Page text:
Newspaper Archive of
The Message
Evansville, Indiana
September 6, 1996     The Message
PAGE 15     (15 of 16 available)        PREVIOUS     NEXT      Full Size Image
 
PAGE 15     (15 of 16 available)        PREVIOUS     NEXT      Full Size Image
September 6, 1996
 

Newspaper Archive of The Message produced by SmallTownPapers, Inc.
Website © 2019. All content copyrighted. Copyright Information.     Terms Of Use.     Request Content Removal.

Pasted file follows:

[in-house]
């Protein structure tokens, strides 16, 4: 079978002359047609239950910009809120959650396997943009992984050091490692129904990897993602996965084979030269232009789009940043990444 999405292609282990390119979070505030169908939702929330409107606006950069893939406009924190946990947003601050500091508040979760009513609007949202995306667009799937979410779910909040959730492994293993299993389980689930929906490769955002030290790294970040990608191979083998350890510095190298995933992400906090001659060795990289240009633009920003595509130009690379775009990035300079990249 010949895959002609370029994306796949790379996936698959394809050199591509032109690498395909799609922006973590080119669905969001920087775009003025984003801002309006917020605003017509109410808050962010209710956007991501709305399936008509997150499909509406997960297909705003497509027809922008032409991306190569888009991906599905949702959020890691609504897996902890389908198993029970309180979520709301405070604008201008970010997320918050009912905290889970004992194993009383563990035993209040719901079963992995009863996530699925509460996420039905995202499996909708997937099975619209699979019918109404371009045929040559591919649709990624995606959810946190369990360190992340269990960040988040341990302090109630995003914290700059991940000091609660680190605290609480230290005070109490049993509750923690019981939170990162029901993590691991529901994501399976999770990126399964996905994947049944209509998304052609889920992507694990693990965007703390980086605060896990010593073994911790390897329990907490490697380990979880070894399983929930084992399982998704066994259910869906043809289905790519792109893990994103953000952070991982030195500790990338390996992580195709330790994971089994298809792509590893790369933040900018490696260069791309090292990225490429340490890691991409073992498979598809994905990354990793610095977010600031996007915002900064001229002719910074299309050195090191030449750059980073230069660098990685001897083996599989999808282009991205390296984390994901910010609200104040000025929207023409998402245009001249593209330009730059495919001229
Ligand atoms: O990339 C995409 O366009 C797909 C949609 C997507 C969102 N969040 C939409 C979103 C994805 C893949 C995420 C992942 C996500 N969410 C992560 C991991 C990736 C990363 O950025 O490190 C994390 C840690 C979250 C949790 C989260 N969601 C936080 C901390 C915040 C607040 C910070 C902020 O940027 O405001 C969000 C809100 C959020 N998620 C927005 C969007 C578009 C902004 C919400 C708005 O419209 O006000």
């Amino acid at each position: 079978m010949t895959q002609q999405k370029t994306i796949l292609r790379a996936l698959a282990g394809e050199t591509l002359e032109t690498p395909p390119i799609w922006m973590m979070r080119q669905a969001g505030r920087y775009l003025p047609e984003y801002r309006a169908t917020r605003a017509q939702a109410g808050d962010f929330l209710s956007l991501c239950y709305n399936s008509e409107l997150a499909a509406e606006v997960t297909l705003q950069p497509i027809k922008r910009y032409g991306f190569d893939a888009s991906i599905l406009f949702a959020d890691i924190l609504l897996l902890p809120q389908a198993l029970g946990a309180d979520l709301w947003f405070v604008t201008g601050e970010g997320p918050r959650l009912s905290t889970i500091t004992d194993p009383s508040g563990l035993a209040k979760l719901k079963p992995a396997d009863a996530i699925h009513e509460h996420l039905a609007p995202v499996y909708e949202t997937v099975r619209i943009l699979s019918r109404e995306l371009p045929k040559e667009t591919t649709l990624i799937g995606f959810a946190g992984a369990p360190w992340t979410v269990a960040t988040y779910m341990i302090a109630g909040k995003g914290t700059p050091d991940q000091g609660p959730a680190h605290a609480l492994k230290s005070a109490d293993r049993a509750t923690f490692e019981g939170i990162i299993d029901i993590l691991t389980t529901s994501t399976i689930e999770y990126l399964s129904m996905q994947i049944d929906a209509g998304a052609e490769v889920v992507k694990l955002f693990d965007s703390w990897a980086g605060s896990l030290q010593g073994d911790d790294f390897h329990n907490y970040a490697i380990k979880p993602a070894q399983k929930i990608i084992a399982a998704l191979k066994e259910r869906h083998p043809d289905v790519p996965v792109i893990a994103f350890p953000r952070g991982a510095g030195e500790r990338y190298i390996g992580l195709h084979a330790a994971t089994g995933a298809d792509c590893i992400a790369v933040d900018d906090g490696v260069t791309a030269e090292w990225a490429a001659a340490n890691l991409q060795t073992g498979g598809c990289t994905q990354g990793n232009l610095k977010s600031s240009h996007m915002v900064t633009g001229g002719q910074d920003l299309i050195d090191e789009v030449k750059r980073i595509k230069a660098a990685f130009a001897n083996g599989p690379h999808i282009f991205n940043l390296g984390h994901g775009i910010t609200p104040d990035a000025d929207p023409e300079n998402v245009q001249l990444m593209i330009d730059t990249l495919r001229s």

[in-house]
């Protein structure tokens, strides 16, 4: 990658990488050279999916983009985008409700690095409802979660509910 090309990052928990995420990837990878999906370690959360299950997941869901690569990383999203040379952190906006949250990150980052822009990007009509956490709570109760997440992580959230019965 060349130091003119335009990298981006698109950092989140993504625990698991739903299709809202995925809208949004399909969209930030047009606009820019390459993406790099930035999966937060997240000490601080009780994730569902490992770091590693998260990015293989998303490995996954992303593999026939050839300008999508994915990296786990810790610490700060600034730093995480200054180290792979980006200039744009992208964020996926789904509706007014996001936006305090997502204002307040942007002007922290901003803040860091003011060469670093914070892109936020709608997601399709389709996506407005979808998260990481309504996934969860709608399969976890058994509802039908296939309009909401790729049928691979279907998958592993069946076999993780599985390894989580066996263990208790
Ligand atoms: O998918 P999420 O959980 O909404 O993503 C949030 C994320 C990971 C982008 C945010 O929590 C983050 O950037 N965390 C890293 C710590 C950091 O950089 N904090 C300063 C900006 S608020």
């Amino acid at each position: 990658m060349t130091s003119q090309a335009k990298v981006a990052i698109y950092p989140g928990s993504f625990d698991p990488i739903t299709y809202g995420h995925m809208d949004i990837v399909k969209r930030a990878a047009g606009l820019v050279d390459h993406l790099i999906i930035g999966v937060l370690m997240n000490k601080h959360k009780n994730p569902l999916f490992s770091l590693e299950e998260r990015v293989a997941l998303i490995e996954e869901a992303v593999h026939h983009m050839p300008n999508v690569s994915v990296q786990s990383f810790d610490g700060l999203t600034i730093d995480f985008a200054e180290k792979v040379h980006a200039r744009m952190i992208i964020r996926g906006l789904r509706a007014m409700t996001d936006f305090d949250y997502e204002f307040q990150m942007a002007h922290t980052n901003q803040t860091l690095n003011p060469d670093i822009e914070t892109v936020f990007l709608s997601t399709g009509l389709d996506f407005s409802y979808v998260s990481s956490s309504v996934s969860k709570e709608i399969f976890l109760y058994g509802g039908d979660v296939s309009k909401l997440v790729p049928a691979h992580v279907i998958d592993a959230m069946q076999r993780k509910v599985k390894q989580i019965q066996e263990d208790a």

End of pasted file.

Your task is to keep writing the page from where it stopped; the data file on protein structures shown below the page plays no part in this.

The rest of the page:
The Message -- for Catholics of Southwestern Indiana 15 .ptember 6, 1996 other Teresa from page 14 poor, we must be poor our- In addition the Missionaries Charity -- sisters and broth- -- take a fourth vow of and free service the poorest of the poor." Mother Teresa once ex- "This vow means that cannot work for the rich; nei- can we accept any money what we do. Ours is to be a service and to the poor." In 1952, Mother Teresa Nirmal Hriday (Pure art) Home for Dying Desti- a dormitory -- formerly hostel attached to a Hindu )le dedicated to the god Kali donated by the city of Cal- Although some of those ken in survive, the primary of the home is, as one of Charity ex- to be "a shelter where dying poor may die in dig- r." Tens of thousands of peo- have been cared for in the ened. The Missionaries of Charity gan caring for leprosy pa- ints in 1957. When Pope Paul visited Bombay, India, in he gave Mother Teresa a ceremonial Lincoln Con- given to him by people the United States. She raffled the car and raised enough oney to finance a center for prosy victims in the Indian of West Bengal. Twenty-one years later, when esident Ronald Reagan pre- nted her with the presidential edal of Freedom at the White he called her a "heroine our times" and noted that the laque honoring her described "saint of the gutters." also joked that Mother might be the first award to take the plaque and belt it down to get money for poor. Mother Teresa's attitude to- money was that "God will "Money -- I never think of it," said. "It always comes. Lord sends it, We do his he provides the means. If does not give us the means, t shows he does not want the So why worry?" Once the chairman of a large Ldustrial company offered Teresa a property that her home for the dying in Bombay. He asked her work was financed, she asked him what made come to her with his offer. "I felt an urge inside me," he "Well," she said, "other peol)le you come to see me, and say the same. That is my Her combination of serene, faith and direct, practi- y often amazed those came in contact with her. In 1982, when Israeli troops holding Beirut, Lebanon, siege in an effort to root Palestine Liberation Or- Mother Teresa vis- a community of her nuns at ;pring School, a home for the in east Beirut. It was her Lrst visit in a war zone but not [eeting with Red Cross offi- about relief needs, she sked what their most serious oblem was. They took her to a mental hospital that had mediate evacuation of 37 men- tally and physically handi- capped children. "I'll take them," she said. "What stunned everyone was her energy and efficiency," a Red Cross official involved in the evacuation said afterward. "She saw the problem, fell to her knees and prayed for a few sec- onds, and then she was rattling off a list of supplies she needed -- nappies (diapers), plastic pants, chamber pots. We didn't expect a saint to be so efficient.". In February 1994, she met President Bill Clinton and first lady Hillary Rodham Clinton at the National Prayer Breakfast. Plans for a house for infants and children grew out of a discussion between Mrs. Clinton and Mother Teresa, and a dedication ceremony for Mother Teresa's Home for Infants in Chevy Chase, Md., was held June 19, 1995. In recent years, Mother Teresa often appeared high on lists of the world's most admired women. But she and her work were not widely known until 1968, when the noted British journalist and TV personality Malcolm Muggeridge, a cur- .mudgeonly intellectual and caustic social critic, produced the television documentary on her, "Something Beautiful for God." His TV documentary and 1971 book by the same title were the first major popular works on Mother Teresa, who has since been the subject of several books and thousands of magazine and newspaper articles. When Muggeridge and his wife, Kitty, became Catholics in November 1982, he attributed his conversion largely to Mother Teresa. "Words cannot convey how be- holden I am to her," he wrote in The Times of London. "She has given me a whole new vision of what being a Christian means: of the amazing power of love, and how in one dedicated soul, it can burgeon to cover the whole world." Popes, rarely known to praise still-living individuals for sanc- tity, have not hesitated to hold Mother Teresa up as.a symbol of what it means to be a Chris- tian. Awarding her the first Pope John XXIII Peace Prize in 1971, Pope Paul VI proclaimed her "an example and symbol of the dis- covery of the secret of peace... that man is our brother." "We hold up to the admiration of all this intrepid messenger of the love of Christ," Pope Paul said when he announced that she would be the first recipient of the award. Mother Teresa used the $25,000 prize to establish a home for leprosy patients. Pope John Paul II has invited Mother Teresa to visit, him al- most every time she has been in Rome. In 1980 he named her one of five auditors to that year's Synod of Bishops, where in a half-hour address she asked the assembled bishops to give the world holy priests. In 1982 as she was about to leave Rome for war-torn Lebanon, Pope John Paul in- vited her to the podium at an audience and declared that she "already knows" the language of peace because it belonged to her "Christian spirituality, to her , requinngim-.. S9 .ul, to hr geniusWhey.heart." He then publicly thanked God "for having sent among us Mother Teresa, whom we all ad- mire for her simplicity, her au- thenticity, her apostolate." Amid the many accolades, however, Mother Teresa has not been without her critics. In 1994, British journalist Christopher Hitchens released a video, "Hell's Angel -- Mother Teresa of Calcutta," in which he accused her of being, among other things, a fraud and a "ghoul' of providing inadequate and dangerous medical treat- ment for patients; of taking money for her personal gain; and of using her fame to "pro- mote the agenda of a funda- mentalist pope." In 1981, Mercy Sister Camille D'Arienzo, a teacher at Brook- lyn College, and Sister Mary Loyola Engel of Rockville Cen- tre, N.Y., a former superior gen- eral of the Congregation of the Infant Jesus, said that Mother Teresa personified a pre-Second Vatican Council view of faith that did not address systemic evils, such as defense spending. "! really think Mother Teresa is being used as a good', safe model," Sister D'Arienzo said. "Every priest can put her on a pedestal and say to women, 'Be docile, do your womanly thing, but don't get out and criticize anything else."' Many American nuns, said New York Daily News columnist Dick Ryan, were quietly critical of Mother Teresa's lack of ac- ceptance of or support for their lifestyle and their self-image as American religious women in- tent on fostering social justice and religious renewal. For Mother Teresa, love for the dying, the scandal of abortion and the superobedient servant- hood of women are paramount -- to the exclusion of such issues as social problems and male domination in the church, Ryan said. American columnist Colman McCarthy sought to answer the critics. "Undoubtedly," he wrote, "Mother Teresa would be much closer to the orthodoxies of American social improvement if she were more the reformer and less the comforter. But instead of committee reports on how many people she's moved 'above the poverty line,' all she has are some stories of dying outcasts. Instead of acting sensibly by get- ting a grant to create a program to eliminate poverty, she moves into a neighborhood to share it. "When Mother Teresa speaks of 'sharing poverty,' she defies the logic of institutions that pre- fer agendas for the poor, not communion with individual poor people. Communion disregards conventional approaches. It may never find a job for someone, much less ever get him shaped up. Thus the practitioners of communion are called irrele- vant. They may get stuck -- as is Mother Teresa -- with being labeled a saint." SCRIPTURE SEARCH By Patricia Kasten IN MY NAME Gospel for Sunday, September 8, 1 996 Matthew ! 8:!.R-20 Following is a word search based on the Gospel reading for the Twenty-third Sunday in Ordinary Time, A Cycle, a lesson on community building. The word clues are left to right in the order in which they appear in the reading. IF YOUR AGAINST GO AND POINT FAULT LISTENS TO YOU SO THAT EVERY THREE CHURCH GENTILE COLLECTOR EARTH BOUND HEAVEN LOOSED , TELL IF TWO ANYTHING MY FATHER GATHERED NAME T N ! O W T F A U G E O N L Y ! I O H T T T N V E L N G O A C E N A M O P L ! F I F Y L T D G W S S L D H Y N D R C E R E D L D L T H A N D A R T E G A S T O U D S O O T T C 1 H H T A u G T R E E C D L H E A T H E E N S R D E R J O S E D D B X D G D F Y M G F B L A O D R U V E N R E D (c) 1996 AIt Publishing Co. received more: than 10 ! that amount: from :pro iife: | Father H; Pker d I natlons from ple whd p; | pond his refusal :acpt| money from Sen, Christopher| J. Dodd, D-Conn., an advocate|